Killorglin is situated in the heart of Kerry on the River Laune. This lively town on a hill is best known for one of Ireland's oldest, longest and unusual festivals, Puck Fair.
This annual event celebrated on the 10th, 11th and 12th of August has its origins in the mists of time, and is Ireland’s oldest street festival. One legend is that Puck Fair honours an event during Cromwellian Ireland when a stampede of wild goats ran through the town warning the residents of the approach of Cromwell's Army. To celebrate this event a wild Puck goat is captured and enthroned on a pedestal. The town really celebrates this historical event in style with a number of events held in the town over the three days, including the Guinness Busking Competition, open air concerts and dancing displays all laid on for the influx of 100,000 visitors. Killorglin natives based all over the world make a big effort to be home for “Puck”, and around Kerry the town of Killorglin is referred to as “Puck”.
The River Laune (leamhain, elm tree), its salmon-rich waters and fertile valley are the origin of the settlement that now is the lively town of Killorglin. The river is the focal point, with river walks and an active rowing club. The Laune Salmon and Trout Anglers Association is a welcoming group and helps visiting anglers. The members provide excellent information from local guides to permits and licences.
Killorglin is an ideal destination for visiting and touring. It is the gateway to the famed Ring of Kerry on the Iveragh Peninsula. It provides easy access to the popular Kerry Way walking trail, there is great fishing and you can smoke your catch in the fish smoke house by the river. It boasts a backdrop of Ireland’s highest mountain range, the MacGillycuddy’s Reeks and it is close to the wonderful beaches of Cromane, Dooks and Rossbeigh which are washed by the Atlantic waters of Dingle Bay. There are adventure and field-study activities at the Cappanalea Outdoor Education and Training Centre in nearby Glencar, where there are superb cycling routes through the valleys of Glencar and Caragh Lake.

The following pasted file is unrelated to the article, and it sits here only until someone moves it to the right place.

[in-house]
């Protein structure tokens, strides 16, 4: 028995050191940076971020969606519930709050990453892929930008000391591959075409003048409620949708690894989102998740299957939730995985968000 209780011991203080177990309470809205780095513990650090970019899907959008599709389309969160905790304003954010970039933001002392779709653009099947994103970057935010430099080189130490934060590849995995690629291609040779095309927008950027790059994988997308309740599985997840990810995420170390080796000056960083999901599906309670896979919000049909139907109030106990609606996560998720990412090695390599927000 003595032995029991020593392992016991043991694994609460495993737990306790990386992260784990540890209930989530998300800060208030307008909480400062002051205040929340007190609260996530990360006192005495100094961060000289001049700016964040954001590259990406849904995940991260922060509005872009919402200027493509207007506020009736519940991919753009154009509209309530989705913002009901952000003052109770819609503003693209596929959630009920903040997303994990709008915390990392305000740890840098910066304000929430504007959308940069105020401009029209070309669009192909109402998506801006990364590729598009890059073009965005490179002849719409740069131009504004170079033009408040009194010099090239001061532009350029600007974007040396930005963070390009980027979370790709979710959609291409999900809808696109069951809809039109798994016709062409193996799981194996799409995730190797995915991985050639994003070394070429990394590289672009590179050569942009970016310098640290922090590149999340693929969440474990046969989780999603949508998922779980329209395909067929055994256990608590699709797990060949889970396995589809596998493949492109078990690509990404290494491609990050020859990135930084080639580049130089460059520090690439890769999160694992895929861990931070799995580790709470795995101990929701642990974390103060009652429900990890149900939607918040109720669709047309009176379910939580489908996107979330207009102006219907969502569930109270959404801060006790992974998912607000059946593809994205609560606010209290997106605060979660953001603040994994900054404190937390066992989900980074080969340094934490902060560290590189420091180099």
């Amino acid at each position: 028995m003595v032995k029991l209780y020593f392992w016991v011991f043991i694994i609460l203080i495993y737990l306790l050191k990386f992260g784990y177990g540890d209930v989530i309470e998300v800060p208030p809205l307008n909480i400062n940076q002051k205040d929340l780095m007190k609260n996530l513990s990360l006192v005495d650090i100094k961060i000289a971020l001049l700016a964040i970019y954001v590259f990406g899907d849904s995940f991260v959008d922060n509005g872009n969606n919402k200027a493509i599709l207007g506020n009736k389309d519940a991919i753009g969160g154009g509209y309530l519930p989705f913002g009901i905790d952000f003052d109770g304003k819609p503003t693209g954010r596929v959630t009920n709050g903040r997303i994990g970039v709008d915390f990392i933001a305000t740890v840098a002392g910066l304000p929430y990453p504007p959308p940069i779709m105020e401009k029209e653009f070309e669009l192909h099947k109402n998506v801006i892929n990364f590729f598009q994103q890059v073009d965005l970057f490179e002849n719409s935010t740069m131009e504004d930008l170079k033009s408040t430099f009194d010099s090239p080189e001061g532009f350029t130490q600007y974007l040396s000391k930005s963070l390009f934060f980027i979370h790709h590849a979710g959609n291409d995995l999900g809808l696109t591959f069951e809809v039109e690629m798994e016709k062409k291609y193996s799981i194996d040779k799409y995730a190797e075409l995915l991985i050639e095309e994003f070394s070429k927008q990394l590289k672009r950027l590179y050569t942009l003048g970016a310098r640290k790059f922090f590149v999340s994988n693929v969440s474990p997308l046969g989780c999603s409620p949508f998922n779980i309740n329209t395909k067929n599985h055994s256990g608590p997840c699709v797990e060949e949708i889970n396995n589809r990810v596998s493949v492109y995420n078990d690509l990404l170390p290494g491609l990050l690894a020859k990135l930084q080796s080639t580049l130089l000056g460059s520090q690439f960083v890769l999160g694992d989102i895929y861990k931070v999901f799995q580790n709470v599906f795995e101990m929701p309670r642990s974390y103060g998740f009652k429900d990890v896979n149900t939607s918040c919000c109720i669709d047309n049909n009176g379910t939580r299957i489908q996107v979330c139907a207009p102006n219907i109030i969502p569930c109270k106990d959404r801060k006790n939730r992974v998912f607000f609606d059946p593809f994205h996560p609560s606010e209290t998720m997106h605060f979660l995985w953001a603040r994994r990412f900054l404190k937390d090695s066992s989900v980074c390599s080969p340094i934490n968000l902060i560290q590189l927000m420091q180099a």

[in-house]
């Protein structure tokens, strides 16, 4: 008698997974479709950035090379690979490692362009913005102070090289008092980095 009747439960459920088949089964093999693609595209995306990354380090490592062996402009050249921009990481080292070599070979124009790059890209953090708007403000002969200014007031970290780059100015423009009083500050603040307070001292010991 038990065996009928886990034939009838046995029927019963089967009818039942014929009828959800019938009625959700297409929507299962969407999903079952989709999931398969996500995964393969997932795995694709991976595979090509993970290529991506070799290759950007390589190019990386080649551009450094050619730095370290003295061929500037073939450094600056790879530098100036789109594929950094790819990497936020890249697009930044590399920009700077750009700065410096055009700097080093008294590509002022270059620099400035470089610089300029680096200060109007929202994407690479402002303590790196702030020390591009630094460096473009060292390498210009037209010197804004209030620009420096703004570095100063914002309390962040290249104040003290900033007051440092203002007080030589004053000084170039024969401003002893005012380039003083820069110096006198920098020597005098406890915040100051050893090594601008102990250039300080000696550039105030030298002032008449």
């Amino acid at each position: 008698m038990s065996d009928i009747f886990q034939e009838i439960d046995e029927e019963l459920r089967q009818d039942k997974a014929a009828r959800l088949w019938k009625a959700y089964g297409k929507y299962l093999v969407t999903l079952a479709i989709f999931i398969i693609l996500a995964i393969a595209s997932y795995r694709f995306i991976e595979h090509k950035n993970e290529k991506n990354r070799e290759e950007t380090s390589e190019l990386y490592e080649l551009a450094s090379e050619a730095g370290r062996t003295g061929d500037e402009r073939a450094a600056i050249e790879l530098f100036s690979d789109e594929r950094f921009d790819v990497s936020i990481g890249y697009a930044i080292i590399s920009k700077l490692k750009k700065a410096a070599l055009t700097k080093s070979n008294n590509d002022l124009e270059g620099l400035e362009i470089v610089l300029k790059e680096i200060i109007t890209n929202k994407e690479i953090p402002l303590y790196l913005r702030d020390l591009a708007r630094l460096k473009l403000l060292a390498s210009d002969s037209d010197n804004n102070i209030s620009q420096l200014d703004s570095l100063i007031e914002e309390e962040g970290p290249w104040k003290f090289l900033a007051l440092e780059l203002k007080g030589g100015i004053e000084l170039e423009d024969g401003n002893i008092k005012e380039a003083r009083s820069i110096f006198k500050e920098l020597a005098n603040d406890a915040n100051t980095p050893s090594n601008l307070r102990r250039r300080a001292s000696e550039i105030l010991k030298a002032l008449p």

Killorglin bustles with energy and is the gateway to the south west of the Kingdom. There are many fine places to stay, great pubs, renowned restaurants and cosy cafes. It is home to the award winning Killorglin Cheese from Wilma’s Cheese Farm and local honey is made up at Sunhill by the Curran family. Savour all the local produce at Killorglin’s Country Market every Friday morning where artisan home producers have their produce for sale.
Other activity ideas to consider are teeing off at Killorglin Golf Club, a parkland course with glorious views over the River Laune, Castlemaine Harbour and the Slieve Mish Mountain range and you can play squash, badminton and basketball at the Sports Complex. Killorglin has a strong GAA tradition and is home to the successful Laune Rangers football team. Visitors can catch a game at the local football grounds.
Visitor attractions include Ballykissane Pier and its colourful annual regatta, and the nearby Kerry Woollen Mills. The Mills is one of the last surviving traditional woollen mills and was established over 300 years ago to alleviate local poverty. There are prehistoric ringforts in the area, many with souterrains (underground chambers), leading to the once held belief that some were connected by an under river passage. A wonderful experience for art lovers is the amazing Seven Ages Art Exhibition which showcases the works from the life of renowned artist, Pauline Bewick. This remarkable collection is displayed over three floors at the Kerry County Council Building at Library Place and the admission is free. Other cultural activities include drama productions by the local group “The little Chapel on the Hill”, the annual Killorglin Pantomime and regular traditional music sessions throughout the year. Children will love the new playground behind the library building.
There are two local national monuments. The first was erected to Townsend Blennerhasset, a member of the Kerry Militia, who was drowned in 1867 while rescuing a friend. The second is at the Ballykissane pier, where three Irish Volunteers were drowned in 1916.
Dromavalla Church: The ruins of this old church still remain standing and shows that sections were built at different times. The church may have been erected by the Audustine Friars from Killagha Abbey in nearby Milltown.
Castle Conway: The first castle built on this site may have been in 1587 shortly after Jenkin Conway was granted Killorglin Manor by Queen Elizabeth I. By 1600 it was burned to the ground by the MacCarthys, the now ruined tower house was built by the successors the Blennerhassetts..